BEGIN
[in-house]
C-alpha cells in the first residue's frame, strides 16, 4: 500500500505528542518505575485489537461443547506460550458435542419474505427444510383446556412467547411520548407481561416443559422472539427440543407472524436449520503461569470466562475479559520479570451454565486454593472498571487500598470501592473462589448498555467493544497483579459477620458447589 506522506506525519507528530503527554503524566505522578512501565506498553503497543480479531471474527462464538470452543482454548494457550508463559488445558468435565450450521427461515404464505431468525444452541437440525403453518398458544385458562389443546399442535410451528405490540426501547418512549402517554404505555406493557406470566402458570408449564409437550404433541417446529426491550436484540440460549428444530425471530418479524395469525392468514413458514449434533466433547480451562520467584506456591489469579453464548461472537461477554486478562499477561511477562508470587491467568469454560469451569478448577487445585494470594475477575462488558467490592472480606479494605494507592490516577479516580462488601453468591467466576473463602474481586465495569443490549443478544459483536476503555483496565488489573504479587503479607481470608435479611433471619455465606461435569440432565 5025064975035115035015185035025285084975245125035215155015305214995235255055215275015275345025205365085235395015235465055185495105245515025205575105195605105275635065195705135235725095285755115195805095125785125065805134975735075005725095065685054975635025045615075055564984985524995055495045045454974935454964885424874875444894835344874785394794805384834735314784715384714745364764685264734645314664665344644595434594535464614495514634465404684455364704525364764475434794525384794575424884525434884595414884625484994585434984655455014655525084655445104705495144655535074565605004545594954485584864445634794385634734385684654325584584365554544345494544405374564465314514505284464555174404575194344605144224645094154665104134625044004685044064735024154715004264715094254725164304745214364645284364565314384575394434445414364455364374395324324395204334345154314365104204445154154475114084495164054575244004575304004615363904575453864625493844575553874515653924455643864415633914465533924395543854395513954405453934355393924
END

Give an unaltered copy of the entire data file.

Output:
[in-house]
C-alpha cells in the first residue's frame, strides 16, 4: 500500500505528542518505575485489537461443547506460550458435542419474505427444510383446556412467547411520548407481561416443559422472539427440543407472524436449520503461569470466562475479559520479570451454565486454593472498571487500598470501592473462589448498555467493544497483579459477620458447589 506522506506525519507528530503527554503524566505522578512501565506498553503497543480479531471474527462464538470452543482454548494457550508463559488445558468435565450450521427461515404464505431468525444452541437440525403453518398458544385458562389443546399442535410451528405490540426501547418512549402517554404505555406493557406470566402458570408449564409437550404433541417446529426491550436484540440460549428444530425471530418479524395469525392468514413458514449434533466433547480451562520467584506456591489469579453464548461472537461477554486478562499477561511477562508470587491467568469454560469451569478448577487445585494470594475477575462488558467490592472480606479494605494507592490516577479516580462488601453468591467466576473463602474481586465495569443490549443478544459483536476503555483496565488489573504479587503479607481470608435479611433471619455465606461435569440432565 5025064975035115035015185035025285084975245125035215155015305214995235255055215275015275345025205365085235395015235465055185495105245515025205575105195605105275635065195705135235725095285755115195805095125785125065805134975735075005725095065685054975635025045615075055564984985524995055495045045454974935454964885424874875444894835344874785394794805384834735314784715384714745364764685264734645314664665344644595434594535464614495514634465404684455364704525364764475434794525384794575424884525434884595414884625484994585434984655455014655525084655445104705495144655535074565605004545594954485584864445634794385634734385684654325584584365554544345494544405374564465314514505284464555174404575194344605144224645094154665104134625044004685044064735024154715004264715094254725164304745214364645284364565314384575394434445414364455364374395324324395204334345154314365104204445154154475114084495164054575244004575304004615363904575453864625493844575553874515653924455643864415633914465533924395543854395513954405453934355393924